Incorporating telemedicine will allow nurses to offer better and faster care. It also significantly brings down the cost of healthcare. For instance, telehealth saves travel costs and reduces readmissions for routine checkups.
The intricacies of telemedicine allow them to get real-time updates about their patients’ vitals, offer follow–up consultations, and more. Some industry leaders also believe this technology can reduce the national nursing shortage.
However, minimal training or awareness about telemedicine reduces the chances of achieving these benefits among nurses and patients.
Limitations of Nurses and Telehealth
Reports state that telehealth has received overwhelming acceptance, but not without unavoidable problems. The limitations occur due to a lack of training and implementation of this technology among nurses.
Many healthcare facilities adopted this technology because it was ‘trendy.’ Approximately 5,000 American hospitals have incorporated telehealth technology without proper planning or awareness. Hence, these healthcare professionals were unaware of how to use these technologies.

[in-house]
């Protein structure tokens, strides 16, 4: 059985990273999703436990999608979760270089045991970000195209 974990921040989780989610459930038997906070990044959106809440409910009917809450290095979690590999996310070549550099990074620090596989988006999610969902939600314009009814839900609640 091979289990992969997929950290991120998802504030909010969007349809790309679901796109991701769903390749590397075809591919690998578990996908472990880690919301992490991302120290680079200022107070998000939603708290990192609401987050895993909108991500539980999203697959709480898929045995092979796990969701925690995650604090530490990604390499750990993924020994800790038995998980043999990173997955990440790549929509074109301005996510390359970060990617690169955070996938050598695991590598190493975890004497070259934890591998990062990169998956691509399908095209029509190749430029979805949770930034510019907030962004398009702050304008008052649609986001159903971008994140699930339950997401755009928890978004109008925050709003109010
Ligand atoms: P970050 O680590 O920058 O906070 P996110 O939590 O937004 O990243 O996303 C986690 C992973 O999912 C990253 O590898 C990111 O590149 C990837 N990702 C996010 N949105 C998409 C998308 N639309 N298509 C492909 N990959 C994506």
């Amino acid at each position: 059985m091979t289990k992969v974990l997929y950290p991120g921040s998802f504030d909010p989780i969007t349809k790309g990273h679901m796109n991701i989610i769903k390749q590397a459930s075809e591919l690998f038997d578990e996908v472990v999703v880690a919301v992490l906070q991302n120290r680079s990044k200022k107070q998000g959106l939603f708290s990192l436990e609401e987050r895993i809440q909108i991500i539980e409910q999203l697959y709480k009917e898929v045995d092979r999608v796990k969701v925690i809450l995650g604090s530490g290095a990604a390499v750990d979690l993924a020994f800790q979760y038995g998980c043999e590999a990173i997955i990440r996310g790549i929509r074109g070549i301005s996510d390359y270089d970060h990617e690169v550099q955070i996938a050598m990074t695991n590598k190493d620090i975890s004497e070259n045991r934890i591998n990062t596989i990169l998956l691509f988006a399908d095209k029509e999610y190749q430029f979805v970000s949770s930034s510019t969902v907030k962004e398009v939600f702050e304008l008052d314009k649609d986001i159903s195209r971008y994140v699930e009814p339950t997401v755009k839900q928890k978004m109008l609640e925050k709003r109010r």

These nurses were not prepared to address sensitive healthcare issues through telemedicine. For instance, they did not know how to handle a patient’s discomfort about online privacy. Other than that, telehealth nursing comes with limitations like:
- Lack of technical knowledge and software know-how
- Issues with HIPAA-compliant licensing and patient record privacy
- Unavailability of Internet of Things (IoT) devices compatible with telehealth